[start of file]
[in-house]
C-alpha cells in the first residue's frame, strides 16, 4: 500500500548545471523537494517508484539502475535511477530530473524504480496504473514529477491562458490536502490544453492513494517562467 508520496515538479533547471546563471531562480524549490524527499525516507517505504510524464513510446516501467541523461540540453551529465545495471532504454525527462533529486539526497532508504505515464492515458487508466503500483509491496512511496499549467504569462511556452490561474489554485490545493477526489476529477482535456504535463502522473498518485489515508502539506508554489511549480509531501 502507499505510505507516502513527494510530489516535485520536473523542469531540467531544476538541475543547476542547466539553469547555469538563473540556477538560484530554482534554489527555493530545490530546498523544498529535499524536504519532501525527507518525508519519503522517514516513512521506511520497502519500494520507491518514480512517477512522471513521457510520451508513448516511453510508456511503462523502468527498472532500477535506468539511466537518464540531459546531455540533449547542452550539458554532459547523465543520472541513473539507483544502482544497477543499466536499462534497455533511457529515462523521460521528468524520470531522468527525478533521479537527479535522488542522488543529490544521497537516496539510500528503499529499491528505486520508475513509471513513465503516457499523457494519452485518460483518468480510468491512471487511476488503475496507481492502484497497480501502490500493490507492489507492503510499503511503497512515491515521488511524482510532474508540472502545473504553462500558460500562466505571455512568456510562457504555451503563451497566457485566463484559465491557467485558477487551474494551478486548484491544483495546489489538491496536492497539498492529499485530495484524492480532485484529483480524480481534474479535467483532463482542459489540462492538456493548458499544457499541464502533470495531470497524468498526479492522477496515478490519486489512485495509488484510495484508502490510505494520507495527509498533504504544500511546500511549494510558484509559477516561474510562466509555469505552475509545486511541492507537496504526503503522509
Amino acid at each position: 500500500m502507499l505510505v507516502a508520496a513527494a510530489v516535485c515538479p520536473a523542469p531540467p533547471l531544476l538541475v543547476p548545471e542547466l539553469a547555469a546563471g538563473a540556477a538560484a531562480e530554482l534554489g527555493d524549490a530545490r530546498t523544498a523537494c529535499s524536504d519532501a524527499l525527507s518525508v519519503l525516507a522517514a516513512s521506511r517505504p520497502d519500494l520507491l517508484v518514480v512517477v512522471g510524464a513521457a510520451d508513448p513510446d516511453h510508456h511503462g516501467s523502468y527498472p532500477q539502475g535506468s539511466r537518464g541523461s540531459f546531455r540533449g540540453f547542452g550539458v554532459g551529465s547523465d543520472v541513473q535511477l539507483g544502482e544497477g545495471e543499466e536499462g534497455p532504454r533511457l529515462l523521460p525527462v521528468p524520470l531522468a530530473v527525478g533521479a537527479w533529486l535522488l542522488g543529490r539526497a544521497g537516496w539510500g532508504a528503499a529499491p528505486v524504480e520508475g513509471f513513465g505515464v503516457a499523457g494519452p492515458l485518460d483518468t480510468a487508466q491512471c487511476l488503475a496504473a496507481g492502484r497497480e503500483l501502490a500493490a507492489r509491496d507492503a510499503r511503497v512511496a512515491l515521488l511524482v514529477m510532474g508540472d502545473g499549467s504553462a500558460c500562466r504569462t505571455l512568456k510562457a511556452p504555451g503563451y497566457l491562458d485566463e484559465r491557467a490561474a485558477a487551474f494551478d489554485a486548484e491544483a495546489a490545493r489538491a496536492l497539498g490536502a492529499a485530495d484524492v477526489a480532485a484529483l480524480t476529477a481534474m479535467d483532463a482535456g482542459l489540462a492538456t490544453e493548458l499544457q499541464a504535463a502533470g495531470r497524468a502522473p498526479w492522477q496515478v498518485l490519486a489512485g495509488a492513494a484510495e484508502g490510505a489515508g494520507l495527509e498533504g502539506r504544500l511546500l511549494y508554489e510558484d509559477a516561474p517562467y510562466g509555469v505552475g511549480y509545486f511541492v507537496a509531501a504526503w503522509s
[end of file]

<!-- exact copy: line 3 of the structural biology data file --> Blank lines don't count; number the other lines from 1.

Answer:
Amino acid at each position: 500500500m502507499l505510505v507516502a508520496a513527494a510530489v516535485c515538479p520536473a523542469p531540467p533547471l531544476l538541475v543547476p548545471e542547466l539553469a547555469a546563471g538563473a540556477a538560484a531562480e530554482l534554489g527555493d524549490a530545490r530546498t523544498a523537494c529535499s524536504d519532501a524527499l525527507s518525508v519519503l525516507a522517514a516513512s521506511r517505504p520497502d519500494l520507491l517508484v518514480v512517477v512522471g510524464a513521457a510520451d508513448p513510446d516511453h510508456h511503462g516501467s523502468y527498472p532500477q539502475g535506468s539511466r537518464g541523461s540531459f546531455r540533449g540540453f547542452g550539458v554532459g551529465s547523465d543520472v541513473q535511477l539507483g544502482e544497477g545495471e543499466e536499462g534497455p532504454r533511457l529515462l523521460p525527462v521528468p524520470l531522468a530530473v527525478g533521479a537527479w533529486l535522488l542522488g543529490r539526497a544521497g537516496w539510500g532508504a528503499a529499491p528505486v524504480e520508475g513509471f513513465g505515464v503516457a499523457g494519452p492515458l485518460d483518468t480510468a487508466q491512471c487511476l488503475a496504473a496507481g492502484r497497480e503500483l501502490a500493490a507492489r509491496d507492503a510499503r511503497v512511496a512515491l515521488l511524482v514529477m510532474g508540472d502545473g499549467s504553462a500558460c500562466r504569462t505571455l512568456k510562457a511556452p504555451g503563451y497566457l491562458d485566463e484559465r491557467a490561474a485558477a487551474f494551478d489554485a486548484e491544483a495546489a490545493r489538491a496536492l497539498g490536502a492529499a485530495d484524492v477526489a480532485a484529483l480524480t476529477a481534474m479535467d483532463a482535456g482542459l489540462a492538456t490544453e493548458l499544457q499541464a504535463a502533470g495531470r497524468a502522473p498526479w492522477q496515478v498518485l490519486a489512485g495509488a492513494a484510495e484508502g490510505a489515508g494520507l495527509e498533504g502539506r504544500l511546500l511549494y508554489e510558484d509559477a516561474p517562467y510562466g509555469v505552475g511549480y509545486f511541492v507537496a509531501a504526503w503522509s